The Egyptian Interior Minister, Mohamed Ibrahim, announced on Sunday a widespread reshuffling of the ministry, extending to promotions, transfers and dismissals of various police chiefs and officers.
Ibrahim’s Assistant Interior Minister, Magdi Ghoneim, speaking at the press conference, said that a total of 3,800 police officers would be facing transfers, with an additional 284 police officers being promoted to the rank of general. The number of police officers being reshuffled amounts to only ten percent of the total number of officers within the ministry.
Within the police, 529 major-generals and 1715 brigadier generals have been granted one year extensions, 262 major generals are set to retire and a further 192 major generals have their contracts terminated. 25 brigadier generals and nine police colonels have retired by their own volition, while 383 police colonels were promoted to the rank of major general.
Ghoneim stated that a new director of the ministry’s elections division, which is responsible for securing polling stations during elections will also be appointed. Six minister’s aides would also be promoted, as well as six security directors from the New Valley, Fayoum, Aswan, Matrouh, Sharqyia and Damietta governorates.
Interior Ministry officials told the press that the changes concerning high-ranking officials will be implemented at the beginning of next month, while the rest is set to follow shortly after by 9 August.
The “social and psychological impact” on the individuals and their families who are affected by the change has been taken to account, Ibrahim emphasized.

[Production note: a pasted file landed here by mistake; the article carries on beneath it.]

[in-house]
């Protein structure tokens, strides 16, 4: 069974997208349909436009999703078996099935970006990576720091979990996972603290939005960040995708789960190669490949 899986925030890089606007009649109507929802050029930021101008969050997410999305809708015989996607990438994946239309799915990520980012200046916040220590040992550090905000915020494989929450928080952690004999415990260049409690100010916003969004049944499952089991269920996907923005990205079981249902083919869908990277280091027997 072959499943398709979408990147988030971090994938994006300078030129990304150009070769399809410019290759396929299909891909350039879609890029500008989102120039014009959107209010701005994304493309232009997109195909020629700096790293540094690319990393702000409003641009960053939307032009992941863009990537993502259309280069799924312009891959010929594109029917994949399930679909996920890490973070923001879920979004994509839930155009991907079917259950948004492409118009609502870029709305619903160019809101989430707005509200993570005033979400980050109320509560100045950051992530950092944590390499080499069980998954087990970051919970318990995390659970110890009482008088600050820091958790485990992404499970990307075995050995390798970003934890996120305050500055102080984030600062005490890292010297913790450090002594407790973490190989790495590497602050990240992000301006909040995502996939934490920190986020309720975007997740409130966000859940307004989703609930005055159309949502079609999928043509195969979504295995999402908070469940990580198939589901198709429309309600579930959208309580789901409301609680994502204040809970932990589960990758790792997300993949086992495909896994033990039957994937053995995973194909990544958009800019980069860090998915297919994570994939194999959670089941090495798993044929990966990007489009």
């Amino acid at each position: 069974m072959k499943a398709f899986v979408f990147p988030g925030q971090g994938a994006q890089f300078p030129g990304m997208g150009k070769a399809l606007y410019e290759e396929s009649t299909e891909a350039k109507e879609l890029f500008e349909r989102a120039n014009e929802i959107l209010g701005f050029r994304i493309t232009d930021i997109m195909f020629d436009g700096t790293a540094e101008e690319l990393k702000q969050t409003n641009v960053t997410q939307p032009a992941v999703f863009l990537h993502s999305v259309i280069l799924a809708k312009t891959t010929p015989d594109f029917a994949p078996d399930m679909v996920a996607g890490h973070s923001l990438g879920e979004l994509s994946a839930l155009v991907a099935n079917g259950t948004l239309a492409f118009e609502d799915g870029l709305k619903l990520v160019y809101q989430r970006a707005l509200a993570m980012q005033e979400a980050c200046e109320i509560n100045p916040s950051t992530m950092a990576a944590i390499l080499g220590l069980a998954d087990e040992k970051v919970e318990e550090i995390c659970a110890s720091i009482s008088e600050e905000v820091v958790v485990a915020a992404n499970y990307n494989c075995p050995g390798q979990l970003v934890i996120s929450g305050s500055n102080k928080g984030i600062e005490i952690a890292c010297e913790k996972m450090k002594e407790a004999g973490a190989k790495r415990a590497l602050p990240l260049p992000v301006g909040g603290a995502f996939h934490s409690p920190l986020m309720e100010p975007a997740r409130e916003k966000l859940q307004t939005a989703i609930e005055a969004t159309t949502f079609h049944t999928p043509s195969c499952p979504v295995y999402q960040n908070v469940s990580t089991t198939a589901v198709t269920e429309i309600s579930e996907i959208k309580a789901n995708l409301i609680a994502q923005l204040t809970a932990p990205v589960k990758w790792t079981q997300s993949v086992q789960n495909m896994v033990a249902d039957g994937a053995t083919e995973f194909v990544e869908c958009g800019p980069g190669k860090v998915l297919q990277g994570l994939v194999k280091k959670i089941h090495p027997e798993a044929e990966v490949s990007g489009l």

One person who was not re-shuffled is Major General Khaled Ghoraba, Alexandria Security Chief. The fact that he was not included in the list has generated backlash from the Leftist Youth Movement in Alexandria. Goraba was in charge of security for Alexandria when large clashes erupted in November 2011, leaving some 760 injured and two dead in both Alexandria and Cairo. The founder of the Current Party Bahaa Mohamed was killed in Alexandria during those clashes.
“We didn’t start violence with protesters. We tried to defend ourselves and the building,” Gohraba was quoted by the Middle East News Agency at the time.
Hussein Gomaa, coordinator for the movement, said in a press statement that “anger is expected to rise from this decision.” Gomaa went further to denounce the move, urging human rights groups and political forces to rally behind them.
Colonel Mohamed El-Monady, an official at the Ministry of the Interior, dismissed the complaints, telling The Daily News Egypt that Ghoraba’s position can’t simply be changed.
“If you read the papers there are people that also support him,” El-Monady said defensively. “There is a body that evaluates his performance. We can’t just remove him because some people oppose him without reason.”